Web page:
Review of Civil Wars and Reconstructions in the Americas: The United States, Mexico & Argentina, 1860–1880 By Evan C. Rothera
The past thirty years has witnessed a proliferation of Civil War era scholarship that has reframed the American Civil War in increasingly transnational terms. From traditional diplomatic accounts, to explorations of religion, journalism, finance, and more, there has been much done to expand the war beyond a continental bubble. That said, much of this has been done in a framework cutting across the Atlantic to draw on different European nations. Evan Rothera's Civil Wars and Reconstructions in the Americas is a welcome addition to this literature, as it moves us away from Europe and the legacy of 1848 and other nationalist battles to one centered in the Americas. By drawing on a series of civil wars in the United States, Mexico, and Argentina and the subsequent battles waged in their respective Reconstruction eras, Rothera reveals the Pan-American state of affairs as one of intense cooperation from 1860 to 1880 as these nations waged battles over political identity—a battle that pit democracy and republicanism against monarchy and the final gasp of European empire.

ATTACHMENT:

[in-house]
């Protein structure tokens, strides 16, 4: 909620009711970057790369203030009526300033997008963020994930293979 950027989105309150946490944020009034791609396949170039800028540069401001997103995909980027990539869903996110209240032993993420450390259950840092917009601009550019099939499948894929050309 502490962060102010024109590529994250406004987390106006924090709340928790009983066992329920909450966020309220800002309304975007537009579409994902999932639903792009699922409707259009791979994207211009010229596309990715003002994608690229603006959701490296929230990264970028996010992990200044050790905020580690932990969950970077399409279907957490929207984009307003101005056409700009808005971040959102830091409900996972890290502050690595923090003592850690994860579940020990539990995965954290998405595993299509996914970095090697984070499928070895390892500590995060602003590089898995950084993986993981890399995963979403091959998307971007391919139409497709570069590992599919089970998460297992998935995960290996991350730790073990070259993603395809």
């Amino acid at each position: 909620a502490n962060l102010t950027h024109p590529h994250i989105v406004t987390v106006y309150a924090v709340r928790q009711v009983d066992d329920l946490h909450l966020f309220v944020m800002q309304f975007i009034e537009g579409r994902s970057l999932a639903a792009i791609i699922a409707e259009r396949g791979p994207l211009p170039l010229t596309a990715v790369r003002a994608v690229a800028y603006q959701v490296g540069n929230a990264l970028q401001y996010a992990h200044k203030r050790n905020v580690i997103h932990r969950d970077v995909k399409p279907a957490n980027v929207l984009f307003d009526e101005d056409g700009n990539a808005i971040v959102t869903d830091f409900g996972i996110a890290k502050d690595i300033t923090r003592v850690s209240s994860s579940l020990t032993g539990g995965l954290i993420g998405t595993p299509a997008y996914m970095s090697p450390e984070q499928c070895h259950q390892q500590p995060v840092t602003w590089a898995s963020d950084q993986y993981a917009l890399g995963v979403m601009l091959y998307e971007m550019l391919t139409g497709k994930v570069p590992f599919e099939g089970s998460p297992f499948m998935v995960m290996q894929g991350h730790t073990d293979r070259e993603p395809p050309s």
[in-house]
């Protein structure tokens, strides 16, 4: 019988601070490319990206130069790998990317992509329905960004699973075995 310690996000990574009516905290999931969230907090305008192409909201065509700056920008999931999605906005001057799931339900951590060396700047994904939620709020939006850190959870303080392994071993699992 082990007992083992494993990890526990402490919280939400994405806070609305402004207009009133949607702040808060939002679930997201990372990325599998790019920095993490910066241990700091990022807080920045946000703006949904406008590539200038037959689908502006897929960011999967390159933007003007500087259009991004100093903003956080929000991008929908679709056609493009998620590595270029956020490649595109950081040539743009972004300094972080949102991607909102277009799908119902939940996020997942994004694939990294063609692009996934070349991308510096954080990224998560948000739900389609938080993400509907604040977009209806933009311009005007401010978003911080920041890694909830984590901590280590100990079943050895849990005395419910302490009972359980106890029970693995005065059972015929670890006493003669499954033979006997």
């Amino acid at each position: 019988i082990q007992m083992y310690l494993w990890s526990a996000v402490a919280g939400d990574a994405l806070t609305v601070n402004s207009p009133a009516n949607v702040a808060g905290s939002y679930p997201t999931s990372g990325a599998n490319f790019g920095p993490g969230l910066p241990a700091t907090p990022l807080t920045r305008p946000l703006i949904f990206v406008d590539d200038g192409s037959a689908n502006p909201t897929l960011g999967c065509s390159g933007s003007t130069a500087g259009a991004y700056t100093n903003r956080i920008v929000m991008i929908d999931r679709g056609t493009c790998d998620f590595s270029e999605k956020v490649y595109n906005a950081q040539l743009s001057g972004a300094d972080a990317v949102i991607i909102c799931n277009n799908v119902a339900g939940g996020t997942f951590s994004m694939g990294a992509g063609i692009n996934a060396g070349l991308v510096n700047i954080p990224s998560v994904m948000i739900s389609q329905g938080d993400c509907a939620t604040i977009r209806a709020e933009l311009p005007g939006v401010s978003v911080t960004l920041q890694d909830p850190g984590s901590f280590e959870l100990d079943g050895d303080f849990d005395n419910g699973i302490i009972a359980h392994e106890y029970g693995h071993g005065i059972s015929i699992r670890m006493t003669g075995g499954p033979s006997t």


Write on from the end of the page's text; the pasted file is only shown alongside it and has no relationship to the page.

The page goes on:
Thomson, D.K. (2023). [Review of the book Civil wars and reconstructions in the Americas: The United States, Mexico & Argentina, 1860–1880, by Evan C. Rothera]. Southwestern Historical Quarterly 127(1), 134-135. doi: 10.1353/swh.2023.a900778.